This is pretty interesting stuff and certainly do not doubt the validate of what you are saying at all. You actually bring up a great point. You have inspired me to dig deeper on this and I dug up a magazine article from 1898 in a magazine called “Outing”. The article is called “Dogs of To-day – The English Setter”, using the name “Llewellyn”. I think an article on this whole topic maybe in order in the near future. I found a couple other for the early 1900’s however I am noticing they are all of British origins. One called “The New Country Life” in 1917. I also saw a modern republish (2010) on a book called “The Irish Setter” that also uses the “y”. However again, British origins.

          But as you said today it is 100% refereed to as “Llewellin”. Would love to continue the conversation and even pick your brain a bit if you are willing to see what else can be found and some more details on the references you gave to cite in the article. Thanks again, truly appreciate your passion and knowledge, I am by no means a setter expert. My email is

  • This was interesting. And of course the answer is correct as both my Llewelyn and I agree with the result😎I subscribe to Project Upland and have found the first couple of issues somewhat interesting. But I also have noticed what you commented on which is that a preponderance of your authors writing about grouse and western plains hunting. To hold me and guys like me in your audience you need to get some voices from the southeast. It’d be a natural, upland hunting for quail is in our blood here.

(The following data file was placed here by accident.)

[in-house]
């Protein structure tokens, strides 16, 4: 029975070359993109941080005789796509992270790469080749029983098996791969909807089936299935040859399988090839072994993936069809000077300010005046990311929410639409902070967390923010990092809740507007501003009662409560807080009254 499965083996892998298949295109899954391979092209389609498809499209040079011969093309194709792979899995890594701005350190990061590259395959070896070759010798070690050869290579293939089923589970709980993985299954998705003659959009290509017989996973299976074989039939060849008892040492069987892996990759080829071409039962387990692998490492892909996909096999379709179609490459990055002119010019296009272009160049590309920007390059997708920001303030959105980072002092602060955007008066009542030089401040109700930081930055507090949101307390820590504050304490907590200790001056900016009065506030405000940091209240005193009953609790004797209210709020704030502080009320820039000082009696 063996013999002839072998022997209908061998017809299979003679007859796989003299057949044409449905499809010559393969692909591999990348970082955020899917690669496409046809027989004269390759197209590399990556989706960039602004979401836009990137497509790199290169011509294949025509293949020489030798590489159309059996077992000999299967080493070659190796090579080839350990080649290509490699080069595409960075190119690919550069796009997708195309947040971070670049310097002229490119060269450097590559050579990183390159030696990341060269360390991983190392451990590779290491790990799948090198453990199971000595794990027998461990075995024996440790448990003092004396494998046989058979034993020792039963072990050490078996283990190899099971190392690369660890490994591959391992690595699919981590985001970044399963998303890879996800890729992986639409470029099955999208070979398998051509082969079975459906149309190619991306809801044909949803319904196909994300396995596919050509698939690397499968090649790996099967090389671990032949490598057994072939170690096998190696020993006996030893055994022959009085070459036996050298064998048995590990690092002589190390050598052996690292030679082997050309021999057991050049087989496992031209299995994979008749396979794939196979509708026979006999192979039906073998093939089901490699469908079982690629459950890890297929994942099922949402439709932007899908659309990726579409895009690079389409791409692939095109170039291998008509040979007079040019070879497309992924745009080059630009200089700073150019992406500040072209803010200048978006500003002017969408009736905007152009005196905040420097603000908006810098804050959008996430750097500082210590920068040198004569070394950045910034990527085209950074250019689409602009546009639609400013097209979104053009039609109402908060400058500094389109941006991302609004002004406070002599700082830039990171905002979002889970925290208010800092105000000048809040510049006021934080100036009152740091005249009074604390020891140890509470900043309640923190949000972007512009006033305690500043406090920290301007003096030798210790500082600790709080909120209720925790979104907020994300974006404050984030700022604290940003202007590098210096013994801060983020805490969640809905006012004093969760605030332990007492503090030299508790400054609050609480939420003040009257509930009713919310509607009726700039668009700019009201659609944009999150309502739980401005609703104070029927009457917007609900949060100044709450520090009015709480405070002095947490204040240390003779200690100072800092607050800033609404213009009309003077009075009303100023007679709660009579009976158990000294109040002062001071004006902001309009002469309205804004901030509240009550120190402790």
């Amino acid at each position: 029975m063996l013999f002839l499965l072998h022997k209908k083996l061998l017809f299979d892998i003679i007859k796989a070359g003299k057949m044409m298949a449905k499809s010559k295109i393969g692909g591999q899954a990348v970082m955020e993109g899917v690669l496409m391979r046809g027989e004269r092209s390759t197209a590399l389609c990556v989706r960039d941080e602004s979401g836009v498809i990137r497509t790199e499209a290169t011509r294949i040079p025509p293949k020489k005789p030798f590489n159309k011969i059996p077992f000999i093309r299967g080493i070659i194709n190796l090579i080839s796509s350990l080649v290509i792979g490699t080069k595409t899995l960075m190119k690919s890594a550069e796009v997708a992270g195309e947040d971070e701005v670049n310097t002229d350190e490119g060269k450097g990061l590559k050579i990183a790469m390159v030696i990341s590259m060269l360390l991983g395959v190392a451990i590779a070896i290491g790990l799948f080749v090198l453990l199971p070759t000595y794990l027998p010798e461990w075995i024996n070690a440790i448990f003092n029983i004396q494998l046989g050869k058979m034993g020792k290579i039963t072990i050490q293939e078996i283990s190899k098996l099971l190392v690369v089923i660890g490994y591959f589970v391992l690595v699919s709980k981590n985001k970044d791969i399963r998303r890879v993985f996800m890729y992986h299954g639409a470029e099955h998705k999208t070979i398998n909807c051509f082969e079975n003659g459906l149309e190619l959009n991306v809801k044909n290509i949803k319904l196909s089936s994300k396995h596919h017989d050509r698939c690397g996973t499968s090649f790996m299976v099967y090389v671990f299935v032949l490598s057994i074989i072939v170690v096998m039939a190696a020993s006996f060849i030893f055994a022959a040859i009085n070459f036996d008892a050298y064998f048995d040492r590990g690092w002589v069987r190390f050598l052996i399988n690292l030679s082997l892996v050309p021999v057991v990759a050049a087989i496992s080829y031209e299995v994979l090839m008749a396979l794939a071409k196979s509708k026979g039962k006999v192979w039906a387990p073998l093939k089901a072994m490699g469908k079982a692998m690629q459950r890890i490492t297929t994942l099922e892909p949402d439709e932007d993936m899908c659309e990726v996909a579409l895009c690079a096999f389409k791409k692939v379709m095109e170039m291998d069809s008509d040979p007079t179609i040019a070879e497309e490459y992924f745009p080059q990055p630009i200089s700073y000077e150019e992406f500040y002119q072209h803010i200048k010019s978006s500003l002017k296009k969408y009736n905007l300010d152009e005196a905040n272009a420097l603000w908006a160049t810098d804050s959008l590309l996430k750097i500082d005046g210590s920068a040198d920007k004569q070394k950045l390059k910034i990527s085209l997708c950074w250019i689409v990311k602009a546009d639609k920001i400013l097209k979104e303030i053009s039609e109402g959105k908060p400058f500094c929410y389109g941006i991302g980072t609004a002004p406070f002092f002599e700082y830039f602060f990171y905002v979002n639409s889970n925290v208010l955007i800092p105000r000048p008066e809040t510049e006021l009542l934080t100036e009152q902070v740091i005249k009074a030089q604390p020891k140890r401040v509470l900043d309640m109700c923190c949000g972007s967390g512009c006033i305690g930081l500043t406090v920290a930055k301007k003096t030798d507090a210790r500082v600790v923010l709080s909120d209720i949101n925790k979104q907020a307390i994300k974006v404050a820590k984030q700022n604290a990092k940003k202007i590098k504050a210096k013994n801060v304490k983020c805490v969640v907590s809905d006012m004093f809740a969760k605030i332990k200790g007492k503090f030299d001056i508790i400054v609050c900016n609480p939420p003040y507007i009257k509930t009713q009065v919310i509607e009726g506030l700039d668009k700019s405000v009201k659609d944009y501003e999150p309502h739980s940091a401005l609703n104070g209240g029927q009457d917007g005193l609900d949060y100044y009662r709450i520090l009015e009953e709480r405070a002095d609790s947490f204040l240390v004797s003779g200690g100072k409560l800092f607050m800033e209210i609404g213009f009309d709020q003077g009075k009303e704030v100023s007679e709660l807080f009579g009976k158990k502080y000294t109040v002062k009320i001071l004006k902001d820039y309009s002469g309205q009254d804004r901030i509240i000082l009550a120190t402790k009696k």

• Great feedback Alan! We are working to add more southern content. In fact you will see a good uptick in it for the winter issue. Fall issue has an article specifically based around conservation for bobwhite and restoring native grasslands to Missouri.

  • Cool article. We breed GSP’s and Brittany’s. I am liking this format. Just starting to explore PU now. Thanks

  • The last spot can’t be held by Golden Retriever. I hunt a couple of Braque Francais, and they have to be less numerous in the upland community then the Golden Retriever.

    • Our wording was bit off in that. Just added (of the top ten). So Golden Retriever was #10 in the audience at 2.09%. The 1.11% of the audience cited owning Braque Francais.